Group supremo Dr. Al Jaber reinforces strong economic ties between the two countries, particularly in the field of energy, as India’s demand for hydrogen and clean fuel grows.
Close on the news that India will spend $200 million over the next five to seven years to promote the use of hydrogen comes the disclosure that The Abu Dhabi National Oil Company (ADNOC) is keen to explore the hydrogen market with India’s public and private sectors to support a growing demand for energy and need for cleaner fuels. This was stated by Dr. Sultan Ahmed Al Jaber, UAE Minister of Industry and Advanced Technology and Managing Director and Group CEO of ADNOC.
Speaking during a Ministerial Session at a virtual Hydrogen Roundtable organized by The Energy Forum (TEF) in collaboration with the Federation of Indian Petroleum Industry (FIPI) and India’s Ministry of Petroleum and Natural Gas (MoPNG), Dr. Al Jaber reinforced the strong economic ties between the United Arab Emirates and India.
“India and the UAE enjoy a very special relationship that is underpinned by deep-rooted bilateral ties across multiple sectors. Today, India is one of our biggest and most important trading partners, particularly in the field of energy. And as India’s demand for energy grows, we stand ready to help meet that demand by making the full portfolio of our products available to the Indian market.
“However, at the same time, we recognize that the world and India for that matter require more energy with fewer emissions. And as we collectively navigate the global energy transition, we believe Hydrogen offers promise and potential as a genuinely zero-carbon fuel. Granted Hydrogen is still in its infancy, it could be a game-changer and a real opportunity to accelerate the broader energy transition. An opportunity that ADNOC and the UAE are well placed to capitalize on.” Dr. Al Jaber’s observations were a follow on from remarks by Dharmendra Pradhan, India’s Minister of Petroleum and Natural Gas.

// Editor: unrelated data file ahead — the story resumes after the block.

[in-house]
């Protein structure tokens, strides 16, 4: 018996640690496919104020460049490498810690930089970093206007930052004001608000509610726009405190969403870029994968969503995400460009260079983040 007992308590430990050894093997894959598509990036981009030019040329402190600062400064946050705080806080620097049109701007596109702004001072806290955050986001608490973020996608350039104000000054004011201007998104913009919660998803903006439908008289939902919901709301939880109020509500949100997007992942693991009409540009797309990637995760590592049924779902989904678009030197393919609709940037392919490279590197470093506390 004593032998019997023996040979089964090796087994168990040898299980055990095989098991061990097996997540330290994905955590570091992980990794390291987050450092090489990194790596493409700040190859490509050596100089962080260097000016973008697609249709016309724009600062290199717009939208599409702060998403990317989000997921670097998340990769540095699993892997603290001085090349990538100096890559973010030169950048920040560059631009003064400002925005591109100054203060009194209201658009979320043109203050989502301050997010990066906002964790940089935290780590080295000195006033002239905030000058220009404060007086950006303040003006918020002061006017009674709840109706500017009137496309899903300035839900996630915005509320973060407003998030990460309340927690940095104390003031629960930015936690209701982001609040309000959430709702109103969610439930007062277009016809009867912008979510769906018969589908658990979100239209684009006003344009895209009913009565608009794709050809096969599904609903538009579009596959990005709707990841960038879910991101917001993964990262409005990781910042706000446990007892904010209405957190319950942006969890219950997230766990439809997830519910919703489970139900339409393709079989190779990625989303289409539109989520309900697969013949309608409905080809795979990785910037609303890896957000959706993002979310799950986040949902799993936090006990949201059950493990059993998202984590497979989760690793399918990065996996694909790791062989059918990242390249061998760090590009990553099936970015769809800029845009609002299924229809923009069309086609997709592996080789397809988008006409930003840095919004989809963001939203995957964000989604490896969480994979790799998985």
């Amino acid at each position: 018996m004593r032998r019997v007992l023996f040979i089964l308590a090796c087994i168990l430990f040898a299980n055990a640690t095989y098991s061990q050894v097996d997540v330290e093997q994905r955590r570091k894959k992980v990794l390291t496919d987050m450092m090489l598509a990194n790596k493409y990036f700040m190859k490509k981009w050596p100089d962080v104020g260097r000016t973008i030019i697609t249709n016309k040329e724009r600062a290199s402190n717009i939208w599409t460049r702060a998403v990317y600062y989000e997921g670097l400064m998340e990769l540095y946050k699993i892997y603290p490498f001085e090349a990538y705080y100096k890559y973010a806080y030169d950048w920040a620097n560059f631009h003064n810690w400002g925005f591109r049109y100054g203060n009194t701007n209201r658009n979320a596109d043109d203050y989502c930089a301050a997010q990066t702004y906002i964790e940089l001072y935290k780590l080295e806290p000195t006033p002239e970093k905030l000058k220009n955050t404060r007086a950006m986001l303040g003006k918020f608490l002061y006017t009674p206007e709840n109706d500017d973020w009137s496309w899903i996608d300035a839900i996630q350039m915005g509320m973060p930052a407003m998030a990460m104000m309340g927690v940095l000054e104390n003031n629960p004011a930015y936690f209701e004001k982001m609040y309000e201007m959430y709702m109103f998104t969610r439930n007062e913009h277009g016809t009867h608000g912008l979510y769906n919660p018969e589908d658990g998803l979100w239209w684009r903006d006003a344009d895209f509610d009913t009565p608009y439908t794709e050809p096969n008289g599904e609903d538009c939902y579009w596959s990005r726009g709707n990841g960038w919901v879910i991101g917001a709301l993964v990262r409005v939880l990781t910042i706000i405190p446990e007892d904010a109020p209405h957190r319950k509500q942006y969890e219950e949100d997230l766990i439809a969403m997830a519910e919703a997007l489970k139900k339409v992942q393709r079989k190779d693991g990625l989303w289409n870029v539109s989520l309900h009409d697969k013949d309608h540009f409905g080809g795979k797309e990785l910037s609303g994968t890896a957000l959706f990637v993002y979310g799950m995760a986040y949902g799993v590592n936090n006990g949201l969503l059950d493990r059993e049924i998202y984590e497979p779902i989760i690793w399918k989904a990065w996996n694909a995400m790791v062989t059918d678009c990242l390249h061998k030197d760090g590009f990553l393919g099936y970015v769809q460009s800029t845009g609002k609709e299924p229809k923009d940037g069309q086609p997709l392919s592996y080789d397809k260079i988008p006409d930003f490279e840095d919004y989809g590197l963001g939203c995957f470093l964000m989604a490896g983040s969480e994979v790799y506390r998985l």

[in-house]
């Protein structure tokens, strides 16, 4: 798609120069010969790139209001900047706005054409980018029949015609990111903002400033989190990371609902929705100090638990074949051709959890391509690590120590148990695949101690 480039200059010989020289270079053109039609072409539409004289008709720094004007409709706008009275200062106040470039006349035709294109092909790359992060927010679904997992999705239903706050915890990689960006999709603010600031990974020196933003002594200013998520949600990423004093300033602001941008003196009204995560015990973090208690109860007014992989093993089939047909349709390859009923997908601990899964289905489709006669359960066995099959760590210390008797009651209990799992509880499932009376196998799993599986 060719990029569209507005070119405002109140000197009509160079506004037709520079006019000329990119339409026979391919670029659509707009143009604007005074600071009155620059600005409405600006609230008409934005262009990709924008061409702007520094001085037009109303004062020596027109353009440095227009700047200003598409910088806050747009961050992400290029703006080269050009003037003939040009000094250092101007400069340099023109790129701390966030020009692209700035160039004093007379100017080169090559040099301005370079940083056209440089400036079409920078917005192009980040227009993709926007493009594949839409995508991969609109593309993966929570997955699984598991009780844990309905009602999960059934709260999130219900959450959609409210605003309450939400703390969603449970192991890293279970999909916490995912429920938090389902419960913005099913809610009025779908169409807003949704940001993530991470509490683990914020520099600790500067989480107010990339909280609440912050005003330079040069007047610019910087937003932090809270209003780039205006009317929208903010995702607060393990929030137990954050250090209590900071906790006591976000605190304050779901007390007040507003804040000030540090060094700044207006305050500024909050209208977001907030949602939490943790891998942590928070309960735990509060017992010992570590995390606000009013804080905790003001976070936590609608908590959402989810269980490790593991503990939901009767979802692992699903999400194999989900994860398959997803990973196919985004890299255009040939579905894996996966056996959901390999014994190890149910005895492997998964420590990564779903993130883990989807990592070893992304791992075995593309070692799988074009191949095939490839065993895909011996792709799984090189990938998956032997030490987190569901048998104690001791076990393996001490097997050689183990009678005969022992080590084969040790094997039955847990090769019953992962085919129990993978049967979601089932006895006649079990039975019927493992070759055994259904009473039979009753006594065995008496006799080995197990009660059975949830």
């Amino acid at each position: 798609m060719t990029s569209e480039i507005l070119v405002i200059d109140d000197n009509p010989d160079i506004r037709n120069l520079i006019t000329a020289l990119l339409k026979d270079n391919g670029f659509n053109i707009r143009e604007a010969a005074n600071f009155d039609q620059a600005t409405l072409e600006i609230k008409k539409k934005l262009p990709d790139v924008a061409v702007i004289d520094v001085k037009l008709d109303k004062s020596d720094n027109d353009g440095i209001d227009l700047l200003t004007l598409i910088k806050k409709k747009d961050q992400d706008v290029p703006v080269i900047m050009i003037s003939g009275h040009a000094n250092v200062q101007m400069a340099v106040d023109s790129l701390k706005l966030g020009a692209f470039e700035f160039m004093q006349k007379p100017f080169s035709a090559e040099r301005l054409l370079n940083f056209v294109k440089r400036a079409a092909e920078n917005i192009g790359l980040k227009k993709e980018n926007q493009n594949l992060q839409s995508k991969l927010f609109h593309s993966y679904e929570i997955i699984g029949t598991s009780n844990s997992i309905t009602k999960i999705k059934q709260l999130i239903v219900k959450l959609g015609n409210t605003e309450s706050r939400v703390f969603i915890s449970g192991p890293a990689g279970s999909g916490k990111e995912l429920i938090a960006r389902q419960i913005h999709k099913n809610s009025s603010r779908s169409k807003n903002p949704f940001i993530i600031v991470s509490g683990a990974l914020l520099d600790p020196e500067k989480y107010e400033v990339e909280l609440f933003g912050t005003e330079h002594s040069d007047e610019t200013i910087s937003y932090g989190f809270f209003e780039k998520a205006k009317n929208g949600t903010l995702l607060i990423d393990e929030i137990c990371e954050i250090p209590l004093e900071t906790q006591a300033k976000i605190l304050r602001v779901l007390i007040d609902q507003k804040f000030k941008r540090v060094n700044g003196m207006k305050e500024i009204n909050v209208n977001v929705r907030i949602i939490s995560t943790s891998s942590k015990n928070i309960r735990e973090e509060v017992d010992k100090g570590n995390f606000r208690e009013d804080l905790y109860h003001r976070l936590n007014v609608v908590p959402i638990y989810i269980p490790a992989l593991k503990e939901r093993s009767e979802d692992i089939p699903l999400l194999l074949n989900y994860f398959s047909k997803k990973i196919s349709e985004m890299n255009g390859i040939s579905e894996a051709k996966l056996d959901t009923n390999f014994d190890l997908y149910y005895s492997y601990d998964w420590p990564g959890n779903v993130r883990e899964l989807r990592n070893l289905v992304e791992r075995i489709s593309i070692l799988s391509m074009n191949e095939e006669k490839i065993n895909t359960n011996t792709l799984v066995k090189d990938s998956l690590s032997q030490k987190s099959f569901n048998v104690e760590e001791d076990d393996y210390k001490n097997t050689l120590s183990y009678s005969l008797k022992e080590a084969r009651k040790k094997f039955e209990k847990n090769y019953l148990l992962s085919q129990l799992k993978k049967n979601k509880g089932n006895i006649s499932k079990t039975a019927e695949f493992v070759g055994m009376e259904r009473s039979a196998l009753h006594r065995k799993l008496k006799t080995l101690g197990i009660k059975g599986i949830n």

Dr. Al Jaber noted that ADNOC currently produces about 300,000 tons of Hydrogen a year as part of its current industrial processes. He expressed optimism that alongside the company’s existing infrastructure and commercial-scale Carbon Capture Utilization Storage (CCUS) capabilities, it can become a major player in the developing blue hydrogen market.
“ADNOC is also exploring the potential of green Hydrogen through the Abu Dhabi Hydrogen Alliance which was recently established by ADNOC, Mubadala Investment Company (Mubadala) and ADQ, Dr. Al Jaber said, as the company prioritizes blue Hydrogen.
Dr. Al Jaber noted that hydrogen is currently in its infancy, but could be a game-changer and that the UAE is well placed to capitalize on the potential of hydrogen as a zero-carbon fuel. This also finds resonance in the future plans of the Indian administration who are spotlighting the use of hydrogen.
Despite fighting against a second pandemic wave which has surfaced in the country Indian prime minister Narendra Modi's government have not slipped on their efforts to double down on clean energy sources which is a crucial part of their commitments to achieve emission norms set under the 2015 Paris Climate Change Accord.
It is these positive steps which will continue to bolster the confidence and zeal of investors who wish to invest in India’s economic progress.
It has now come to light, according to a report by Reuters, that India will spend $200 million over the next five to seven years to promote the use of hydrogen. The development was made public by Indu Shekhar Chaturvedi, the top bureaucrat at India's Ministry of New and Renewable Energy, at a virtual industry event on Thursday.
The government has instructed its state-run oil and gas companies to set up seven hydrogen pilot plants by the end of this financial year according to the the country’s oil secretary Tarun Kapoor who spoke at the also said at the Hydrogen Economy - New Delhi Dialogue event.
The government has learnt vital lessons during the first wave of the pandemic which threatened to crush the economy but thanks largely due to the foresight of the administration India turned the corner to serve notice to the world that it has adopted and harnessed the policy of self-reliance. Internal efforts spread across platforms of policy making and business practices ensured that the country emerged with a new-found vitality. A second wave of infection threatens to dent that vigour but the Modi administration has not stopped believing in the processes which hauled them out of the crisis.